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Seminole Tribe of Florida to begin sports betting at casinos next month

The Seminole Hard Rock Hotel & Casino Tampa will launch sports betting, craps and roulette on Dec. 8.
 
The Seminoles will start offering sports betting, craps and roulette at the Seminole Hard Rock Hotel & Casino Tampa on Dec. 8.
The Seminoles will start offering sports betting, craps and roulette at the Seminole Hard Rock Hotel & Casino Tampa on Dec. 8. [ DOUGLAS R. CLIFFORD | Times ]
Published Nov. 1, 2023|Updated Nov. 1, 2023

TALLAHASSEE — Seminole Tribe leaders on Wednesday announced a plan to roll out sports betting at their casinos in December — a first step in what could be a major expansion of gambling in Florida triggered by a go-ahead from the U.S. Supreme Court.

The announcement came after more than two years of legal wrangling about a 2021 deal with the state that allowed the Seminoles to offer online sports betting anywhere in Florida and add craps and roulette to their casinos.

While the deal would allow sports betting statewide, the tribe is moving forward initially with a more limited step of in-person sports betting at its six Florida facilities. A lawsuit challenging broader online sports betting remains pending at the Florida Supreme Court.

The U.S. Supreme Court on Oct. 25 refused to block the 2021 deal, known as a compact, signed by Gov. Ron DeSantis and Seminole Tribe of Florida Chairperson Marcellus Osceola Jr. and ratified by state lawmakers. That case was filed in federal court by two pari-mutuel companies. The pending Florida Supreme Court case is separate from the federal lawsuit.

Pointing to the U.S. Supreme Court action, a news release issued Wednesday by the Seminole Tribe and Seminole Hard Rock said they plan “to celebrate ‘A New Era in Florida Gaming’ with star-studded celebrations” next month.

The Seminoles will start offering sports betting, craps and roulette at the tribe’s three South Florida casinos on Dec. 7, the release said. The Seminole Hard Rock Hotel & Casino Tampa will launch the games on Dec. 8, and the tribe’s casinos in Immokalee and Brighton will follow on Dec. 11.

“The Seminole Tribe thanks the state of Florida, the U.S. Department of the Interior and the U.S. Department of Justice for defending our compact. By working together, the tribe, the state and the federal government achieved a historic legal victory,” Osceola said in a prepared statement.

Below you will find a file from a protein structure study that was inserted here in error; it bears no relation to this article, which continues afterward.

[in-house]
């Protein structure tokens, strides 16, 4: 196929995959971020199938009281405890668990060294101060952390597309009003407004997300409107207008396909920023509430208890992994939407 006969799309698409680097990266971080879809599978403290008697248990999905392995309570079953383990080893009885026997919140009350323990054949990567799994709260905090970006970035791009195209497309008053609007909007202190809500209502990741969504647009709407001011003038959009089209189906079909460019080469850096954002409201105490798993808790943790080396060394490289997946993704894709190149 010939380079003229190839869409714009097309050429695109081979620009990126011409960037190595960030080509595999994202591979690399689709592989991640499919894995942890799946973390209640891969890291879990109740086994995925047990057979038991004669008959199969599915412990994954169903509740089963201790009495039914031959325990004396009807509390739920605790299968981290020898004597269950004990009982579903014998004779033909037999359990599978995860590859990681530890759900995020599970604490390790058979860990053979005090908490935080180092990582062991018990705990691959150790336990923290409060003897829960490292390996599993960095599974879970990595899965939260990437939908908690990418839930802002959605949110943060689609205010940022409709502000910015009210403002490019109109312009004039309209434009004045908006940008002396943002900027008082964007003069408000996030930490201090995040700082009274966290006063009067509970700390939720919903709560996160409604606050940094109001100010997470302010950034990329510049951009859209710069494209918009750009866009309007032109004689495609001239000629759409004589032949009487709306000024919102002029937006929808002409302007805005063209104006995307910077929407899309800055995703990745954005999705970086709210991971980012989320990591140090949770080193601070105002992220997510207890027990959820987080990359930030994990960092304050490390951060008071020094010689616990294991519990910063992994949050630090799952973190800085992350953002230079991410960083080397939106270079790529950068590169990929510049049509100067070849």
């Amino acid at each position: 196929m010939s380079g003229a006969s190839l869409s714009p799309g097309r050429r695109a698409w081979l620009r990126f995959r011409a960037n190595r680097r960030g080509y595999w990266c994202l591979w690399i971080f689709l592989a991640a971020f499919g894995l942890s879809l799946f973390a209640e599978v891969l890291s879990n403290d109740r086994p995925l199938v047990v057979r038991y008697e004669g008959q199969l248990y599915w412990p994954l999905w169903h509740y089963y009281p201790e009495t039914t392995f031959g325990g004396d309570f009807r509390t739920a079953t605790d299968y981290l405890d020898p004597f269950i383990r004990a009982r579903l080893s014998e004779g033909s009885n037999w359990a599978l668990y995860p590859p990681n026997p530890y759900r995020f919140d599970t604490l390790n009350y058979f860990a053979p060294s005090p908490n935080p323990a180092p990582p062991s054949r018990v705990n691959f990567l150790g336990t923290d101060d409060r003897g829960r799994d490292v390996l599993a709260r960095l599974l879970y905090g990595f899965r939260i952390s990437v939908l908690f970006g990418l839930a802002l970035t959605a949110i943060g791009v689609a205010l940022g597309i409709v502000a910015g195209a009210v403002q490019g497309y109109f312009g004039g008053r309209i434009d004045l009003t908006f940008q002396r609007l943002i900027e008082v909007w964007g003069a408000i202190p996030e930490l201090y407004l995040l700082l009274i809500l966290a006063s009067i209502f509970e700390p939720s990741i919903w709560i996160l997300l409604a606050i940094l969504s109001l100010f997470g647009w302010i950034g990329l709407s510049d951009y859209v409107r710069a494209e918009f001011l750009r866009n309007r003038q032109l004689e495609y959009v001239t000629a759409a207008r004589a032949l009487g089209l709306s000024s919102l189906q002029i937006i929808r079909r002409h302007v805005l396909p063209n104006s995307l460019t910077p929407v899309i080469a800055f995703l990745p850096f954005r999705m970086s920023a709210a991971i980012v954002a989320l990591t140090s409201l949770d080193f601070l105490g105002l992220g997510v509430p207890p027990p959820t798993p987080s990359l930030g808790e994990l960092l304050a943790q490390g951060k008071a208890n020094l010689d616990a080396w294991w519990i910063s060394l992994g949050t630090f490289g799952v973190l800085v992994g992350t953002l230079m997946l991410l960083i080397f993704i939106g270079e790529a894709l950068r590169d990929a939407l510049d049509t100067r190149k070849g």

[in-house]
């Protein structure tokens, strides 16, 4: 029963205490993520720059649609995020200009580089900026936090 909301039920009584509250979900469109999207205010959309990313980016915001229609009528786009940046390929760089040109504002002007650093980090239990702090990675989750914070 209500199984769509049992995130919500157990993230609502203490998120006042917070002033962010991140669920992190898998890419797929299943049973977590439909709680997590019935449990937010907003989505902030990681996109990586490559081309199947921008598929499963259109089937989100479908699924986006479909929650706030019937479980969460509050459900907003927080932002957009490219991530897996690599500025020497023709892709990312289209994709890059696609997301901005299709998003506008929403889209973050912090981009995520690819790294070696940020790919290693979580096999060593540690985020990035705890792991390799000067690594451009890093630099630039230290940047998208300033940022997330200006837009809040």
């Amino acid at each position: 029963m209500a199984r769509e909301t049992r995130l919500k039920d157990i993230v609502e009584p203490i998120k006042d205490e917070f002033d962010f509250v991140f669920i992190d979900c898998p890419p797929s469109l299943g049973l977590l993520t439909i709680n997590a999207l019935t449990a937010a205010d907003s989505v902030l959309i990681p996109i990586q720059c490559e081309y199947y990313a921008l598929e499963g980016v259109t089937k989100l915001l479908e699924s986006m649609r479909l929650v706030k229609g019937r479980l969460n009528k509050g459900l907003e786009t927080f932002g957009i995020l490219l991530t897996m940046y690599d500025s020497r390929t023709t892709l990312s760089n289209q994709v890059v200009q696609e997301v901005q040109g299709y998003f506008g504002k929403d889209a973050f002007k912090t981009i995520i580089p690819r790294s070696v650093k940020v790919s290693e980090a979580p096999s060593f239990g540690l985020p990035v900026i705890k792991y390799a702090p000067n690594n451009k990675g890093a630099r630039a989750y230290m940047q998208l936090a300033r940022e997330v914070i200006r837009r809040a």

The addition of the games at the Seminoles’ casinos will generate more than 1,000 new jobs, according to Jim Allen, CEO of Seminole Gaming and chairperson of Hard Rock International.

“This is a historic milestone that immediately puts Florida in the same league with the world’s great gaming destinations,” Allen said.

DeSantis said in the release that the tribe’s “new initiative will create jobs, increase tourism, and provide billions in added revenue” for the state.

Wednesday’s announcement indicated initial sports betting will be restricted to the tribe’s facilities and did not detail when it could go statewide.

“This news is about in-person sports betting. No additional information is available today,” Gary Bitner, a spokesperson for the Seminoles, said in an email.

The compact included a “hub-and-spoke” plan that would allow gamblers to place mobile sports wagers anywhere in Florida, with bets handled by computer servers on tribal property. The deal said bets “using a mobile app or other electronic device, shall be deemed to be exclusively conducted by the tribe.”

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In addition to allowing the Seminoles to add craps and roulette at their casinos, the agreement also allowed the Seminoles to add three casinos on tribal property in Broward County. In exchange, the tribe agreed to pay the state at least $2.5 billion over the first five years and possibly billions more throughout the three-decade pact.

Pari-mutuel companies West Flagler Associates and Bonita-Fort Myers Corp. filed a federal lawsuit challenging the deal, arguing that the sports betting provision violated the federal Indian Gaming Regulatory Act because it authorized gambling off of tribal lands.

U.S. District Judge Dabney Friedrich in November 2021 ruled against the compact, calling the sports betting plan a “fiction” and invalidating other parts of the agreement. A panel of the U.S. Circuit Court of Appeals for the District of Columbia this summer reversed the ruling, and the full appeals court in September refused to reconsider the challenge.

The pari-mutuel companies then requested that the appeals court panel decision be put on hold and asked the U.S. Supreme Court to weigh in on the issue. The Supreme Court last week refused to block the deal.

Meanwhile, the pari-mutuel companies and an owner, Isadore Havenick, filed a lawsuit at the Florida Supreme Court, alleging the sports betting component of the agreement violates a 2018 constitutional amendment prohibiting expansions of casino-style gambling without voter approval. It is unclear whether the state Supreme Court will agree to take up the case.

West Flagler holds three jai alai licenses, while Bonita-Fort Myers Corp. does business as Bonita Springs Poker Room in Southwest Florida. A representative of the companies on Wednesday said they would not comment on the Seminoles’ announcement because of the pending litigation.

The tribe in 2021 briefly rolled out the Hard Rock SportsBook mobile app amid the legal wrangling but stopped accepting wagers and deposits on the app after Friedrich’s ruling.

The expansion of sports betting, craps and roulette continues the Seminoles’ domination of gambling in Florida. The tribe — a global player in the industry — launched its gambling operations in Florida in 1979, when it became the first North American Indian tribe to open an “unlimited stakes” bingo hall.

By Dara Kam, News Service of Florida